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Dutch jobless rate hits 7.2%

Thursday 17 January 2013

jobless.png The dark grey line shows the rise in the jobless total, the pale grey line highlights unemployment benefit claims. Source: CBS

The official Dutch unemployment rate rose to 7.2% in December, national statistics office CBS said on Thursday.

A further 19,000 people joined the ranks of the unemployed in December, taking the total to 571,000, the CBS said. The jobless rate has been rising steadily since June 2011 when it was almost 5%.

The number of people claiming unemployment benefit (ww) rose by 70,000 in December, compared with December 2011, taking the total to 340,000.

In particular, there was a 70% increase in jobless benefit claims from people who lost their jobs in the building trade.

© DutchNews.nl


Readers' Comments

A cut in corporate profit would ensure far less redundancies..but who would have the audacity to make such changes, our guv?

From factory costs, mark-up prices & taxes there has been little change, when will our government wake up to reality?

There is no real democracy or freedom here, just dictatorship that keeps the people with big money happy, unfortunately.. :P

(Happy to be alive here & not some backwater country, well not yet!)

By The visitor | 17 January 2013 11:16 PM

Thanks for your posts, The visitor. I always enjoy reading them, and over the years, I've gotten to know a bit of your story. I'm glad you're in Holland, too, but if you'd like an even better place to live, try Canada :P I'm certainly glad I returned, although I do miss certain things; public transport for instance!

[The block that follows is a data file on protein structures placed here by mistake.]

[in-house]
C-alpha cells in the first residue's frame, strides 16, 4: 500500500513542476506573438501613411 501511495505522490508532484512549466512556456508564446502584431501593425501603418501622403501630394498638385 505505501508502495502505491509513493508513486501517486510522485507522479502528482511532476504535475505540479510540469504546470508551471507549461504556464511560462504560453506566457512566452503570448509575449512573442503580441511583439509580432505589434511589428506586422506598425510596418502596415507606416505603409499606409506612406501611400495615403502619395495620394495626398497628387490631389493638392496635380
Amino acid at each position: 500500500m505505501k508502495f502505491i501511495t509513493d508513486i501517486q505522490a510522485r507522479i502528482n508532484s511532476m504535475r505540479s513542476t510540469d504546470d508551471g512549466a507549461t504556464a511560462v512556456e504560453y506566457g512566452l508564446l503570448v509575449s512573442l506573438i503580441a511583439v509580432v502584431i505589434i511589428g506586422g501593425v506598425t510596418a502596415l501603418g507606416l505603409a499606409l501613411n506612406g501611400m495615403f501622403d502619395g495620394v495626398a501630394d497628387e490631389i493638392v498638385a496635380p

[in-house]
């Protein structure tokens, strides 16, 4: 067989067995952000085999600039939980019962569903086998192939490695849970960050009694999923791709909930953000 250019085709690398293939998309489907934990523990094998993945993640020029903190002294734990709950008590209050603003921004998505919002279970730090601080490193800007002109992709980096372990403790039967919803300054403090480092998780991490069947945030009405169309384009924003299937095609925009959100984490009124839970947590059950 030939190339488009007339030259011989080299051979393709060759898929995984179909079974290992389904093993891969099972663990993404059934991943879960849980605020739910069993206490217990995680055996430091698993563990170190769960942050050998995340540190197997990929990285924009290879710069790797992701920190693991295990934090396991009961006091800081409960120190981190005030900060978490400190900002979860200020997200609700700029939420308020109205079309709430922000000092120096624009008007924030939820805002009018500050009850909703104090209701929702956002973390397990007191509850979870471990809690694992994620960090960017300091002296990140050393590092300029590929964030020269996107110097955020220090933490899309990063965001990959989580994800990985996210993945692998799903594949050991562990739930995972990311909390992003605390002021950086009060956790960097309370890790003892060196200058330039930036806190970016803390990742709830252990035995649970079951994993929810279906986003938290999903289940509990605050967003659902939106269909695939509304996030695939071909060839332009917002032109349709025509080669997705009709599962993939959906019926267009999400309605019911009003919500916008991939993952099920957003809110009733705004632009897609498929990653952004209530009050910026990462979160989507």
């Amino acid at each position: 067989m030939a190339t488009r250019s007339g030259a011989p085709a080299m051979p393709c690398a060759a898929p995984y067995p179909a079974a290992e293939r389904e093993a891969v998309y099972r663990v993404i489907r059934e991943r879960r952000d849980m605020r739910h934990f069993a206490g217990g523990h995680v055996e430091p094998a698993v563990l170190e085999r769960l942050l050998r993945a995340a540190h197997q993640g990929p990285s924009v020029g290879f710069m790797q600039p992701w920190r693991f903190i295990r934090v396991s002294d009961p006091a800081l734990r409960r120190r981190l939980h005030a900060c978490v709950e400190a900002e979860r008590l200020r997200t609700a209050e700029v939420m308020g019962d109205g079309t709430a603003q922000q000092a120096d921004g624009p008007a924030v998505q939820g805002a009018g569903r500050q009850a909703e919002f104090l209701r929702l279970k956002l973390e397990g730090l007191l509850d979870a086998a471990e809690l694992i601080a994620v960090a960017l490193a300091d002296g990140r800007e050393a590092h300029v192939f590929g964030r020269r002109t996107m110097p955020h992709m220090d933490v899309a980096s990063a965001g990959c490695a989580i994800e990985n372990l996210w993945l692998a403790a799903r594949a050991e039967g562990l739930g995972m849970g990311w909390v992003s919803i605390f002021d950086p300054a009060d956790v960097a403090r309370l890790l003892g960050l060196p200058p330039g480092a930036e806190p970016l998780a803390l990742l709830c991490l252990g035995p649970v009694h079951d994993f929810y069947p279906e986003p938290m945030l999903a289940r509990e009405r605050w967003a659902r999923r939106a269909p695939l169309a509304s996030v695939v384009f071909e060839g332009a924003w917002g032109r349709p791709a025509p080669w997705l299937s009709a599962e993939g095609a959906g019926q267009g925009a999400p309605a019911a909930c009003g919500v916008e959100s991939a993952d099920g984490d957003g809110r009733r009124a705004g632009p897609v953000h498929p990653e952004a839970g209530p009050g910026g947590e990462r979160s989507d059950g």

By Stupid | 18 January 2013 6:24 PM

Ageism, Let's be honest: companies don't like to higher or keep on older workers because they think it is bad for the bottom line. Older workers need more time off for their family, they're perceived to be less productive, they cost more to keep on because their experience frequently demands a higher wage, etc.

The list goes on and on, but let's keep in mind that the person making these executive level decisions is most like a "dinosaur" him or herself. So until the decision makers who axe today's employees (who committed the unreasonable act of turning 40+) themselves feel the risk of being put out to pasture, this problem is likely to carry on regardless of any legislation.

By Highlander | 21 January 2013 1:39 PM

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